i say leave them for like a week, do not disturb the keg... for the clarity part at least. might help a bit.

Both were on my basement floor (lamenent flooring, no direct concrete) at 68F for about 2.5 weeks. Both kegs are in my keezer now. I'm just going to roll with what I have.

I usually use the chest freezer in the garage, set at 62, for my ales. During the winter, the mancave stays around 68F for the winter months so I just use that, especially if the yeast I'm using is US-05/1056.
 

Rivenin

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was there any late additions of sugar or anything?
even if you "eyeballed" half, it shouldn't account for that much of a difference. That is an odd one for sure!
 

muels

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I wonder if maybe the cloudier one will clear up with a bit more time in the keg and a pint or two pulled off.
 
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Yesfan

Yesfan

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I wonder if maybe the cloudier one will clear up with a bit more time in the keg and a pint or two pulled off.


I'm going to do a comparison of the last pint of the first keg and the first pint of the second keg.


Sorry if this is a dumb question, but when going to another keg of the same identical beer as the last, would you still recommend flushing/sanitizing the line before hooking up the second keg? I'm thinking "no", but wanted to ask to be sure.
 

muels

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I don't flush them even when I switch styles!! Only every few brews. Not sure what the norm is but I've never had an issue doing it that way.
 
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Yesfan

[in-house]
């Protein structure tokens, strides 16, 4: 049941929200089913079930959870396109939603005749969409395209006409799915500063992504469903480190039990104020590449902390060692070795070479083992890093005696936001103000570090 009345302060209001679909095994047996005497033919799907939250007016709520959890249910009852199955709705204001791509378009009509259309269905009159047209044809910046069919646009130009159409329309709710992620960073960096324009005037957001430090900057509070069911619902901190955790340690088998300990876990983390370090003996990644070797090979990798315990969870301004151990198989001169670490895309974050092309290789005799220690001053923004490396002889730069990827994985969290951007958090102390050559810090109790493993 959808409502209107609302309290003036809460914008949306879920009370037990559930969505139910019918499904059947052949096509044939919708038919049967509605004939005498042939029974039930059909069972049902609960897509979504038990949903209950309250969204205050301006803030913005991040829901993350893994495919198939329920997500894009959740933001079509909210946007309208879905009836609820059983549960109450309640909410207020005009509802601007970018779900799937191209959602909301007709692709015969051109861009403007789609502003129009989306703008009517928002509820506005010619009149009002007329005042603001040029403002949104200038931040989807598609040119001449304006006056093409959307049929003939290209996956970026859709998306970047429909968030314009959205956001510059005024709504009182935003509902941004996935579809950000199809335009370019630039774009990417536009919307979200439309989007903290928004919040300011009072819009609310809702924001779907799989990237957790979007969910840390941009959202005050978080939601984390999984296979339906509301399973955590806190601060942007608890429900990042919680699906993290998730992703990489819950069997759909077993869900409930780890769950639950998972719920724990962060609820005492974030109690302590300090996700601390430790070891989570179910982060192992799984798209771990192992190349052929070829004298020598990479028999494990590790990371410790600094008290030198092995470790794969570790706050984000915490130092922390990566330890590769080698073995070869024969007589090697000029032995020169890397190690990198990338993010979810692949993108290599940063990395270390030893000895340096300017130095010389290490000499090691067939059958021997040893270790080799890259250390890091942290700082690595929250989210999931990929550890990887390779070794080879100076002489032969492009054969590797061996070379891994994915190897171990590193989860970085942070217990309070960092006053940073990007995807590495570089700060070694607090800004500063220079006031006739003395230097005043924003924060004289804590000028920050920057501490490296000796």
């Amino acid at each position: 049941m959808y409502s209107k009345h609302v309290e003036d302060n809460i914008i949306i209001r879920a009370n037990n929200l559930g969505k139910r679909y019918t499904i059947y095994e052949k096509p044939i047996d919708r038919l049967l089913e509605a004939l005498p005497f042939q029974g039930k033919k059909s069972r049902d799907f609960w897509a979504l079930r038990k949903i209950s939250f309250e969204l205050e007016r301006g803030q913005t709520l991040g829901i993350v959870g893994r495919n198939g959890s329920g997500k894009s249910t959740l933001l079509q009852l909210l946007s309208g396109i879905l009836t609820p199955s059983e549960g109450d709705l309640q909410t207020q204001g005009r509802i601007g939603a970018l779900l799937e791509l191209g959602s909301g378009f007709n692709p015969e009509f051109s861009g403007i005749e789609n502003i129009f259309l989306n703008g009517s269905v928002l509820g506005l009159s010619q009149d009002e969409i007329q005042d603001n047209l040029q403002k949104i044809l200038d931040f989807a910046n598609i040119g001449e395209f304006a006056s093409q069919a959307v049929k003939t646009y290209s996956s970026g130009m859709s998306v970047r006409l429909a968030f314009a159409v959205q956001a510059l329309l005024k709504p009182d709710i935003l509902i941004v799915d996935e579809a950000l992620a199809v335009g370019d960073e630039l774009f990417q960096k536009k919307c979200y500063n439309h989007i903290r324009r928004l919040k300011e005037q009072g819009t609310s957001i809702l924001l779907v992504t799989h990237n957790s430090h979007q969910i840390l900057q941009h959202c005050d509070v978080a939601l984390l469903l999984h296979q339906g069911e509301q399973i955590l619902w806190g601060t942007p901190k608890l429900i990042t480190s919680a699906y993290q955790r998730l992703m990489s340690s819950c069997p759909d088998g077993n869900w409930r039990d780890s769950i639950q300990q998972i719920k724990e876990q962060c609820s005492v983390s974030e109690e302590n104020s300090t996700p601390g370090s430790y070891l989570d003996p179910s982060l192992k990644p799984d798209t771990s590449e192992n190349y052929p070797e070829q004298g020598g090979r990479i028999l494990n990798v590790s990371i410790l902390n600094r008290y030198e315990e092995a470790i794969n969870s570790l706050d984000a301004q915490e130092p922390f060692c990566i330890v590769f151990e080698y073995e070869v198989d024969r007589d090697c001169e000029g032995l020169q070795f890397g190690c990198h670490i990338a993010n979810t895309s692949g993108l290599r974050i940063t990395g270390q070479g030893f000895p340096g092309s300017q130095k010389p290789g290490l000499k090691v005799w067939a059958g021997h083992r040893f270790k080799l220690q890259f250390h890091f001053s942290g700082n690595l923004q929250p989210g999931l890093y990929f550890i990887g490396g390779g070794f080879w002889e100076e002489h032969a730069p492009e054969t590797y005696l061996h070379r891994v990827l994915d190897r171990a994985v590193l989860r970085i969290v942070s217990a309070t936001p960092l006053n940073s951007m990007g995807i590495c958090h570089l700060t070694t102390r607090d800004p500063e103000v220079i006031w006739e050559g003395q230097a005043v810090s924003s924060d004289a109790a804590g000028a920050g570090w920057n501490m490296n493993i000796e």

Yesfan

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I don't flush them even when I switch styles!! Only every few brews. Not sure what the norm is but I've never had an issue doing it that way.
OK, thanks. I'll just go to the next keg then.


I don't know the norm either, but I usually at least do a rinse and then sanitize between different kegged beer.
 

lowtones84

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This was an extra pale ale I brewed. I did a typical hour long mash at 150F (was supposed to have been 152). I also used whrifloc in the boil the last 15 minutes. The yeast I used was 1056 and I believe it was 3.7L. I just "eyeballed" and split even to the two fermenters. I don't know if it matters or not, but one of the fermenters was a Better Bottle, and the other was a BMB. Each fermenter had 5 gallons even.

Eyeballing the yeast pitch is a potential issue, but I probably would have done the same :p Temperature could also be a factor. I know that you say they were both in your basement in the same spot, but did you have thermometers checking the temperature of each fermenting vessel as it was going? Its very possible that because of materials or a couple of feet of difference in where they were placed that one was 2-4F warmer than the other. Not saying that either of these is definitely the cause, but the yeast was in two different environments because of the different vessels. Even something like shape of the vessel or type of airlock could make a difference, who knows?

RDWHAHB! :mug:
 
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Yesfan

Yesfan

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Eyeballing the yeast pitch is a potential issue, but I probably would have done the same :p Temperature could also be a factor. I know that you say they were both in your basement in the same spot, but did you have thermometers checking the temperature of each fermenting vessel as it was going? Its very possible that because of materials or a couple of feet of difference in where they were placed that one was 2-4F warmer than the other. Not saying that either of these is definitely the cause, but the yeast was in two different environments because of the different vessels. Even something like shape of the vessel or type of airlock could make a difference, who knows?

RDWHAHB! :mug:

The bold part is the only thing I know that's different. But, like you said....RDWHAHB. I think I'll have one now.......
 

northernlad

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I flush with a hot BLC mix, flush with water, then flush with Starsan between each fill. At least every other time I break down my party tap, every few times I break down the keg couplings.